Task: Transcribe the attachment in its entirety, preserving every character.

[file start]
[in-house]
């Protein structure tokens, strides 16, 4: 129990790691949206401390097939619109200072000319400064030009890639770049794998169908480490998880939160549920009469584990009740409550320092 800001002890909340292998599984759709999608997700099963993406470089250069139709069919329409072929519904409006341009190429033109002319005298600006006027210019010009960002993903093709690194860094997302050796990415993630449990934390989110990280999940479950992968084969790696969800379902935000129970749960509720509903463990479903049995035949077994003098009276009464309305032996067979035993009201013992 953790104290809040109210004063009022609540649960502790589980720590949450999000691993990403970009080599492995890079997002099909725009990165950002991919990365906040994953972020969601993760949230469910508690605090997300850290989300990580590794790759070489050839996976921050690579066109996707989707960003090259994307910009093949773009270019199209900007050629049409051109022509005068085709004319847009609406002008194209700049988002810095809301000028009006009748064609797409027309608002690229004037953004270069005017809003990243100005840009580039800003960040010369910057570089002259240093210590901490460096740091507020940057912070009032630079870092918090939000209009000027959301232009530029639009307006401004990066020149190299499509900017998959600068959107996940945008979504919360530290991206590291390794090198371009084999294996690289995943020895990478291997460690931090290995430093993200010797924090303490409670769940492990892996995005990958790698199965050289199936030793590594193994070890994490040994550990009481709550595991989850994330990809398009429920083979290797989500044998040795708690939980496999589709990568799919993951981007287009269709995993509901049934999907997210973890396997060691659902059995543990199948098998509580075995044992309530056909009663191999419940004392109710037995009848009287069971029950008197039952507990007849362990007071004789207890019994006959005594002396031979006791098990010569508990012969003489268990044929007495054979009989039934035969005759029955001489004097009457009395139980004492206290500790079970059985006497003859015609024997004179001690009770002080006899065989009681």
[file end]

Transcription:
[in-house]
């Protein structure tokens, strides 16, 4: 129990790691949206401390097939619109200072000319400064030009890639770049794998169908480490998880939160549920009469584990009740409550320092 800001002890909340292998599984759709999608997700099963993406470089250069139709069919329409072929519904409006341009190429033109002319005298600006006027210019010009960002993903093709690194860094997302050796990415993630449990934390989110990280999940479950992968084969790696969800379902935000129970749960509720509903463990479903049995035949077994003098009276009464309305032996067979035993009201013992 953790104290809040109210004063009022609540649960502790589980720590949450999000691993990403970009080599492995890079997002099909725009990165950002991919990365906040994953972020969601993760949230469910508690605090997300850290989300990580590794790759070489050839996976921050690579066109996707989707960003090259994307910009093949773009270019199209900007050629049409051109022509005068085709004319847009609406002008194209700049988002810095809301000028009006009748064609797409027309608002690229004037953004270069005017809003990243100005840009580039800003960040010369910057570089002259240093210590901490460096740091507020940057912070009032630079870092918090939000209009000027959301232009530029639009307006401004990066020149190299499509900017998959600068959107996940945008979504919360530290991206590291390794090198371009084999294996690289995943020895990478291997460690931090290995430093993200010797924090303490409670769940492990892996995005990958790698199965050289199936030793590594193994070890994490040994550990009481709550595991989850994330990809398009429920083979290797989500044998040795708690939980496999589709990568799919993951981007287009269709995993509901049934999907997210973890396997060691659902059995543990199948098998509580075995044992309530056909009663191999419940004392109710037995009848009287069971029950008197039952507990007849362990007071004789207890019994006959005594002396031979006791098990010569508990012969003489268990044929007495054979009989039934035969005759029955001489004097009457009395139980004492206290500790079970059985006497003859015609024997004179001690009770002080006899065989009681």